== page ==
When the various disciplines participating in cognitive science are listed, philosophy almost always gets a guernsey. Yet, a couple of years ago at the conference of the Cognitive Science Society in Boulder (USA), there was no philosophy or philosopher with any prominence on the program. When queried on this point, the organizer (one of the "superstars" of the field) claimed it was partly an accident, but partly also due to an impression among members of the committee that (...) is basically a waste of time. Philosophy, they thought, is mostly obscure bullshit that does little to help, and much to hinder, real progress in cognitive science. (shrink)
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  42.  6
    Chikao Fujisawa (1959). Zen and Shinto. Westport, Conn.,Greenwood Press.
  43.  10
    Hakuin (2012). Beating the Cloth Drum: The Letters of Zen Master Hakuin. Shambhala Publications.
    Contains letters from a Zen master to both monks and lay believers; the letters illustrate the Zen master's compassion, knowledge, and generosity.
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  44. Chae-ryong Sim (1981). The Philosophical Foundation of Korean Zen Buddhism: The Integration of Sŏn and Kyo by Chinul (1158-1210). Tʻaehaksa.
     
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  45. Jay Garfield & William Edelgass (eds.) (2009). Buddhist Philosophy: Essential Readings. OUP Usa.
    The Buddhist philosophical tradition is vast, internally diverse, and comprises texts written in a variety of canonical languages. It is hence often difficult for those with training in Western philosophy who wish to approach this tradition for the first time to know where to start, and difficult for those who wish to introduce and teach courses in Buddhist philosophy to find suitable textbooks that adequately represent the diversity of the tradition, expose students to important primary texts in reliable (...)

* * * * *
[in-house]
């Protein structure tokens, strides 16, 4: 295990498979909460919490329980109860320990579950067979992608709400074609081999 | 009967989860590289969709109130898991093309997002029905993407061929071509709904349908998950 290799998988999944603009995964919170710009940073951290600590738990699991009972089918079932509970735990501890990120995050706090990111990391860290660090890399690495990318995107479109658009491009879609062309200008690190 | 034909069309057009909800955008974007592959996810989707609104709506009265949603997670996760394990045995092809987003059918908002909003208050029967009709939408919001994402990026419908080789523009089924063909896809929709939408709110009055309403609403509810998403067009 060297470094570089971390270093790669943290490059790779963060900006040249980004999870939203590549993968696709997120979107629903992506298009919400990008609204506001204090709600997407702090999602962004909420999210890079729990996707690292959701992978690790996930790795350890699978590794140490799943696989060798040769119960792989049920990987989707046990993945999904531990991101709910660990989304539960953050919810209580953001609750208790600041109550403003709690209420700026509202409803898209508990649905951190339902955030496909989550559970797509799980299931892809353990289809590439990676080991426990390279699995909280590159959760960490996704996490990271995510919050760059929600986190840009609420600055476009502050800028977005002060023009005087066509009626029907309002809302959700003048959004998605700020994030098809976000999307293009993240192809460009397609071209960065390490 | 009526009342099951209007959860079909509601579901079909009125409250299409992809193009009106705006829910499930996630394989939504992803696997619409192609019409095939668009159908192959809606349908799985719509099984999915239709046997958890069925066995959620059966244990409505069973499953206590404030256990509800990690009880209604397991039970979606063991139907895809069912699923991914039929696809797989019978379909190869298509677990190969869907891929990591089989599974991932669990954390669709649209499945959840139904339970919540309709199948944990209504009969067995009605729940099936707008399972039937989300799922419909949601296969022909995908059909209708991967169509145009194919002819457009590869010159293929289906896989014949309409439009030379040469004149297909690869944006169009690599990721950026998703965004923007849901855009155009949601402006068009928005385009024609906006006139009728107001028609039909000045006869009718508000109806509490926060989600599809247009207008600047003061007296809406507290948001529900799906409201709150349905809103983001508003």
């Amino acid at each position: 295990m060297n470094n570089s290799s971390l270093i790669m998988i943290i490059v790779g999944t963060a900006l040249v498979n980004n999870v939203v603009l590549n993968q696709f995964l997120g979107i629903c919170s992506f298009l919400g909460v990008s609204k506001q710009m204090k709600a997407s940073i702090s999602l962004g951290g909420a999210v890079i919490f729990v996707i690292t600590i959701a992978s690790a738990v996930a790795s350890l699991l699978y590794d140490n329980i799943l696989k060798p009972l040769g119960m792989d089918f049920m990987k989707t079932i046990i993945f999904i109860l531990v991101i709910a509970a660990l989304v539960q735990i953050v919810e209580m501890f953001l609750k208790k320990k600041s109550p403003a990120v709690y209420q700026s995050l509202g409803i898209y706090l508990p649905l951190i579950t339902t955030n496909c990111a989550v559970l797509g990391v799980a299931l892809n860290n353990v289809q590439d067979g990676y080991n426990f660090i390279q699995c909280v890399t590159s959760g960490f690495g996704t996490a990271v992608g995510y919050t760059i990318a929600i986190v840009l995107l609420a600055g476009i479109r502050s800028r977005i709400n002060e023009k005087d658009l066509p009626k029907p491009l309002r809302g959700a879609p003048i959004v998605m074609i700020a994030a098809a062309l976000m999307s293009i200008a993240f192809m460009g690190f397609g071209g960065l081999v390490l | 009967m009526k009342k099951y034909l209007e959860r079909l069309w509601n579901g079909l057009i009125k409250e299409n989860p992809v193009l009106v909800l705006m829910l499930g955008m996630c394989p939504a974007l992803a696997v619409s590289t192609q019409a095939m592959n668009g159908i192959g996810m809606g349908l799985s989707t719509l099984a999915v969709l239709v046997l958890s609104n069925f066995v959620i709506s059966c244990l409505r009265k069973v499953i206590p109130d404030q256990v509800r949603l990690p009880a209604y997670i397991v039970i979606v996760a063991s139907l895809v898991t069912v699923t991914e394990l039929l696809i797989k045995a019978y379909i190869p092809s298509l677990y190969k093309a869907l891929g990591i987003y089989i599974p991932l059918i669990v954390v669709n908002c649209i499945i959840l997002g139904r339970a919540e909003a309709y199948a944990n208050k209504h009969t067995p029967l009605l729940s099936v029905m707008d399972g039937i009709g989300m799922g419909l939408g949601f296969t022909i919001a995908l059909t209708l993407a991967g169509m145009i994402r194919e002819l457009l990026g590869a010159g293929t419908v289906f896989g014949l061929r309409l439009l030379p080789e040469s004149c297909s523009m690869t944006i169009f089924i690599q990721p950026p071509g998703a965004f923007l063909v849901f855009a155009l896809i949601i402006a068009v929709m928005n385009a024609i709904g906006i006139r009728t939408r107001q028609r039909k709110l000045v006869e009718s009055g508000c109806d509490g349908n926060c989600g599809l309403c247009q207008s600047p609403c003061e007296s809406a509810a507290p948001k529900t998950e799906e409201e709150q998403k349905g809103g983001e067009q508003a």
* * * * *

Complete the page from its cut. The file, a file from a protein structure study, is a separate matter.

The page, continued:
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  46.  25
    James Mark Shields (2012). Imperial-Way Zen: Ichikawa Hakugen's Critique and Lingering Questions for Buddhist Ethics. Philosophy East and West 62 (1):128-130.
    While there has been a surge in scholarship on Imperial Way Buddhism (kōdō Bukkyō) in the past several decades, little attention has been paid, particularly in Western scholarship, to the life and work of Ichikawa Hakugen (1902–1986), the most prominent and sophisticated postwar critic of the role of Buddhism, and particularly Zen, in modern Japanese militarism. By way of a thorough and critical investigation of Ichikawa’s critique, Imperial-Way Zen: Ichikawa Hakugen’s Critique and Lingering Questions for Buddhist Ethics by (...)
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  47. Masao Abe & Steven Heine (1997). Zen and Comparative Studies Part Two of a Two-Volume Sequel to Zen and Western Thought. Monograph Collection (Matt - Pseudo).
     
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  48. Van Meter Ames (1963). Zen and American Thought. Journal of Aesthetics and Art Criticism 22 (1):82-83.
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  49. Shen-Chon Lai (2007). Haidege'er Yu Chan Dao de Kua Wen Hua Gou Tong: A Cross-Cultural Communication Between Martin Heidegger and Zen School/Daoism. Zong Jiao Wen Hua Chu Ban She.
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  50. Jacob Raz (2006). Zen Budhizm: Filosofyah Ṿe-Esteṭiḳah. Miśrad Ha-Biṭaḥon.